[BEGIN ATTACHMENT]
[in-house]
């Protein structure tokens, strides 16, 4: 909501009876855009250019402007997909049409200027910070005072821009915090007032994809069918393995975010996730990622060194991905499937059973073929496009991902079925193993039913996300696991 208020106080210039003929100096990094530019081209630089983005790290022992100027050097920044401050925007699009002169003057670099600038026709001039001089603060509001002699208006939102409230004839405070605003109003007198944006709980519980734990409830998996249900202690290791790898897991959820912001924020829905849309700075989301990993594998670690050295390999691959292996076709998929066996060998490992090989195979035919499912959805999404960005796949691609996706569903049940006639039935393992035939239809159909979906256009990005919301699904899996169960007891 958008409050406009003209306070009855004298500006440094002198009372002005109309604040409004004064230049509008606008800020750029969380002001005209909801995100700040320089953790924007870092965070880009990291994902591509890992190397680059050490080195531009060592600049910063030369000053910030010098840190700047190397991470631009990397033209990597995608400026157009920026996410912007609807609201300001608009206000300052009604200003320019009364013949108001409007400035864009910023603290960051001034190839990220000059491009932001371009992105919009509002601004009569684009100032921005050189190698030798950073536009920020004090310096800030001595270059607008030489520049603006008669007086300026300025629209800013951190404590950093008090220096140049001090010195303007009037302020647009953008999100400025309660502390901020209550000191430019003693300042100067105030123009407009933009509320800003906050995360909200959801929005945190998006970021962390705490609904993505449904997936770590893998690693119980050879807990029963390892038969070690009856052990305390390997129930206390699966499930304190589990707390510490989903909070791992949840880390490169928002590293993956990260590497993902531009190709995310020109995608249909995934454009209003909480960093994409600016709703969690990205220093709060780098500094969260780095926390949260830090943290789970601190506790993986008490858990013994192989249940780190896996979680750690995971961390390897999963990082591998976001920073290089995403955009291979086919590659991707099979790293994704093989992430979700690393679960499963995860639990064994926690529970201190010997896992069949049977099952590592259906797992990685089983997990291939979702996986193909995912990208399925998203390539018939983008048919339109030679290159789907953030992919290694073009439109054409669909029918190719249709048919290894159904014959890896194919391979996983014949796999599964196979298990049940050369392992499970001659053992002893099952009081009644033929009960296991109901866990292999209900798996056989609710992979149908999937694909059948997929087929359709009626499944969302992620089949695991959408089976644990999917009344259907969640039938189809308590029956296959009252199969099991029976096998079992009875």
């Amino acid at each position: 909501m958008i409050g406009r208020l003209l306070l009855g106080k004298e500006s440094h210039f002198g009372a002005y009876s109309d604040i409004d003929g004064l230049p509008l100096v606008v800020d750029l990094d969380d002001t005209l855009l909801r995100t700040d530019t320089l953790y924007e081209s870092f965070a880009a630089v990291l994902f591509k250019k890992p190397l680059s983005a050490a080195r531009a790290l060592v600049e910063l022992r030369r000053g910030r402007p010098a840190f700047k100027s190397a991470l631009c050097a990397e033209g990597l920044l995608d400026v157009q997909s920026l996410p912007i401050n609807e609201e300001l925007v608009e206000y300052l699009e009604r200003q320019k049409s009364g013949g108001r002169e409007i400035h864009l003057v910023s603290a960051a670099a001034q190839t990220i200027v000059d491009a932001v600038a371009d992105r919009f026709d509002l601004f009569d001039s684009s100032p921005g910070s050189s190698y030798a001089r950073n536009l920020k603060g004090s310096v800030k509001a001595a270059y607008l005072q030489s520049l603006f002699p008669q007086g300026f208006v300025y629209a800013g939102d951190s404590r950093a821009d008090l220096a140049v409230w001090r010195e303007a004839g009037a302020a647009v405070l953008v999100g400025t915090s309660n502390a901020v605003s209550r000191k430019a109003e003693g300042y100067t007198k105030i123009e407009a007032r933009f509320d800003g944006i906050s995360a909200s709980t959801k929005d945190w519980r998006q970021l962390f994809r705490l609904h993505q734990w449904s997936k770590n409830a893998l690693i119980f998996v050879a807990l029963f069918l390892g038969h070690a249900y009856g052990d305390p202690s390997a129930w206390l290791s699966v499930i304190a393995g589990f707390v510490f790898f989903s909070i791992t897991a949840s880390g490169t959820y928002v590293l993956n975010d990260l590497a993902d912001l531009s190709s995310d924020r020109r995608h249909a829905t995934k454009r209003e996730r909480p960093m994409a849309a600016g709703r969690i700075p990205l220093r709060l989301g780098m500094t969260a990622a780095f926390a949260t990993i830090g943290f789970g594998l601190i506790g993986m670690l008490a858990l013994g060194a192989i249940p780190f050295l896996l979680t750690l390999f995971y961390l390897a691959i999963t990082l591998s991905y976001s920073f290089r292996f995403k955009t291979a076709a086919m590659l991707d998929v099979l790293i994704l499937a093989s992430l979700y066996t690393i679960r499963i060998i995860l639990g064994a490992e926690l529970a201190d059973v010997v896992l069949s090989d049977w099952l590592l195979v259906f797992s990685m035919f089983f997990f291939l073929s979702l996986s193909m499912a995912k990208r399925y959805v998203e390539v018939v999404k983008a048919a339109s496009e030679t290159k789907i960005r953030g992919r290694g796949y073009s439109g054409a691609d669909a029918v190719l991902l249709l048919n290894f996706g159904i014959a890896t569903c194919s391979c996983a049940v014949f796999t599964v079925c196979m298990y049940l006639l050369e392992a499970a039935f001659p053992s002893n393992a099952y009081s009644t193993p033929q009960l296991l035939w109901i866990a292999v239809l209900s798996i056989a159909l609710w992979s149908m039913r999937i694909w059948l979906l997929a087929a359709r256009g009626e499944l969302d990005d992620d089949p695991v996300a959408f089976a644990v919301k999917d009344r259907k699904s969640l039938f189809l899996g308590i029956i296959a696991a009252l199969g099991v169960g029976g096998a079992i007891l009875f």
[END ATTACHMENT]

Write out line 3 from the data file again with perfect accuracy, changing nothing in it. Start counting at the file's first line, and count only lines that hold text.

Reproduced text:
């Amino acid at each position: 909501m958008i409050g406009r208020l003209l306070l009855g106080k004298e500006s440094h210039f002198g009372a002005y009876s109309d604040i409004d003929g004064l230049p509008l100096v606008v800020d750029l990094d969380d002001t005209l855009l909801r995100t700040d530019t320089l953790y924007e081209s870092f965070a880009a630089v990291l994902f591509k250019k890992p190397l680059s983005a050490a080195r531009a790290l060592v600049e910063l022992r030369r000053g910030r402007p010098a840190f700047k100027s190397a991470l631009c050097a990397e033209g990597l920044l995608d400026v157009q997909s920026l996410p912007i401050n609807e609201e300001l925007v608009e206000y300052l699009e009604r200003q320019k049409s009364g013949g108001r002169e409007i400035h864009l003057v910023s603290a960051a670099a001034q190839t990220i200027v000059d491009a932001v600038a371009d992105r919009f026709d509002l601004f009569d001039s684009s100032p921005g910070s050189s190698y030798a001089r950073n536009l920020k603060g004090s310096v800030k509001a001595a270059y607008l005072q030489s520049l603006f002699p008669q007086g300026f208006v300025y629209a800013g939102d951190s404590r950093a821009d008090l220096a140049v409230w001090r010195e303007a004839g009037a302020a647009v405070l953008v999100g400025t915090s309660n502390a901020v605003s209550r000191k430019a109003e003693g300042y100067t007198k105030i123009e407009a007032r933009f509320d800003g944006i906050s995360a909200s709980t959801k929005d945190w519980r998006q970021l962390f994809r705490l609904h993505q734990w449904s997936k770590n409830a893998l690693i119980f998996v050879a807990l029963f069918l390892g038969h070690a249900y009856g052990d305390p202690s390997a129930w206390l290791s699966v499930i304190a393995g589990f707390v510490f790898f989903s909070i791992t897991a949840s880390g490169t959820y928002v590293l993956n975010d990260l590497a993902d912001l531009s190709s995310d924020r020109r995608h249909a829905t995934k454009r209003e996730r909480p960093m994409a849309a600016g709703r969690i700075p990205l220093r709060l989301g780098m500094t969260a990622a780095f926390a949260t990993i830090g943290f789970g594998l601190i506790g993986m670690l008490a858990l013994g060194a192989i249940p780190f050295l896996l979680t750690l390999f995971y961390l390897a691959i999963t990082l591998s991905y976001s920073f290089r292996f995403k955009t291979a076709a086919m590659l991707d998929v099979l790293i994704l499937a093989s992430l979700y066996t690393i679960r499963i060998i995860l639990g064994a490992e926690l529970a201190d059973v010997v896992l069949s090989d049977w099952l590592l195979v259906f797992s990685m035919f089983f997990f291939l073929s979702l996986s193909m499912a995912k990208r399925y959805v998203e390539v018939v999404k983008a048919a339109s496009e030679t290159k789907i960005r953030g992919r290694g796949y073009s439109g054409a691609d669909a029918v190719l991902l249709l048919n290894f996706g159904i014959a890896t569903c194919s391979c996983a049940v014949f796999t599964v079925c196979m298990y049940l006639l050369e392992a499970a039935f001659p053992s002893n393992a099952y009081s009644t193993p033929q009960l296991l035939w109901i866990a292999v239809l209900s798996i056989a159909l609710w992979s149908m039913r999937i694909w059948l979906l997929a087929a359709r256009g009626e499944l969302d990005d992620d089949p695991v996300a959408f089976a644990v919301k999917d009344r259907k699904s969640l039938f189809l899996g308590i029956i296959a696991a009252l199969g099991v169960g029976g096998a079992i007891l009875f």